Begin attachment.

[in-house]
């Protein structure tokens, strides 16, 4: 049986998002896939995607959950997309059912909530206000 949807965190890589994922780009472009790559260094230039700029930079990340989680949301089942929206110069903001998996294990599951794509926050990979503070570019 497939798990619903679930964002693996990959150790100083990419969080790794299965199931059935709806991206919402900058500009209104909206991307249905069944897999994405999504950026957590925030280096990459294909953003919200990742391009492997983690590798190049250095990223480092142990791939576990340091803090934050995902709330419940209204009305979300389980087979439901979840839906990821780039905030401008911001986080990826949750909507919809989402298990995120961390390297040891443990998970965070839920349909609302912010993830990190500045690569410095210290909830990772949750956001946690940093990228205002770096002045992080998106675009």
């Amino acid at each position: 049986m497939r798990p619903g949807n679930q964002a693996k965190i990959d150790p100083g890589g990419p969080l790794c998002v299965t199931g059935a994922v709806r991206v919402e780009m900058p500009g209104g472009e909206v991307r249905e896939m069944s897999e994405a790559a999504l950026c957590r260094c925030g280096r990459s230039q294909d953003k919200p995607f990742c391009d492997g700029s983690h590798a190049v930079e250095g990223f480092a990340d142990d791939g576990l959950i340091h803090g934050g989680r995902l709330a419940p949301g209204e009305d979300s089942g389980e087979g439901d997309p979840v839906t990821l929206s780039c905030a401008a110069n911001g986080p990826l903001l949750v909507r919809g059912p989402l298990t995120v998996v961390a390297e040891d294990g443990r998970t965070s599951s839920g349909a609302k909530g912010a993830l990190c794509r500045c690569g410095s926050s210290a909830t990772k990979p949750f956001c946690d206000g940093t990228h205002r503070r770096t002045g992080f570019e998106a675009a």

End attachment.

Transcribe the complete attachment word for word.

[in-house]
């Protein structure tokens, strides 16, 4: 049986998002896939995607959950997309059912909530206000 949807965190890589994922780009472009790559260094230039700029930079990340989680949301089942929206110069903001998996294990599951794509926050990979503070570019 497939798990619903679930964002693996990959150790100083990419969080790794299965199931059935709806991206919402900058500009209104909206991307249905069944897999994405999504950026957590925030280096990459294909953003919200990742391009492997983690590798190049250095990223480092142990791939576990340091803090934050995902709330419940209204009305979300389980087979439901979840839906990821780039905030401008911001986080990826949750909507919809989402298990995120961390390297040891443990998970965070839920349909609302912010993830990190500045690569410095210290909830990772949750956001946690940093990228205002770096002045992080998106675009």
């Amino acid at each position: 049986m497939r798990p619903g949807n679930q964002a693996k965190i990959d150790p100083g890589g990419p969080l790794c998002v299965t199931g059935a994922v709806r991206v919402e780009m900058p500009g209104g472009e909206v991307r249905e896939m069944s897999e994405a790559a999504l950026c957590r260094c925030g280096r990459s230039q294909d953003k919200p995607f990742c391009d492997g700029s983690h590798a190049v930079e250095g990223f480092a990340d142990d791939g576990l959950i340091h803090g934050g989680r995902l709330a419940p949301g209204e009305d979300s089942g389980e087979g439901d997309p979840v839906t990821l929206s780039c905030a401008a110069n911001g986080p990826l903001l949750v909507r919809g059912p989402l298990t995120v998996v961390a390297e040891d294990g443990r998970t965070s599951s839920g349909a609302k909530g912010a993830l990190c794509r500045c690569g410095s926050s210290a909830t990772k990979p949750f956001c946690d206000g940093t990228h205002r503070r770096t002045g992080f570019e998106a675009a």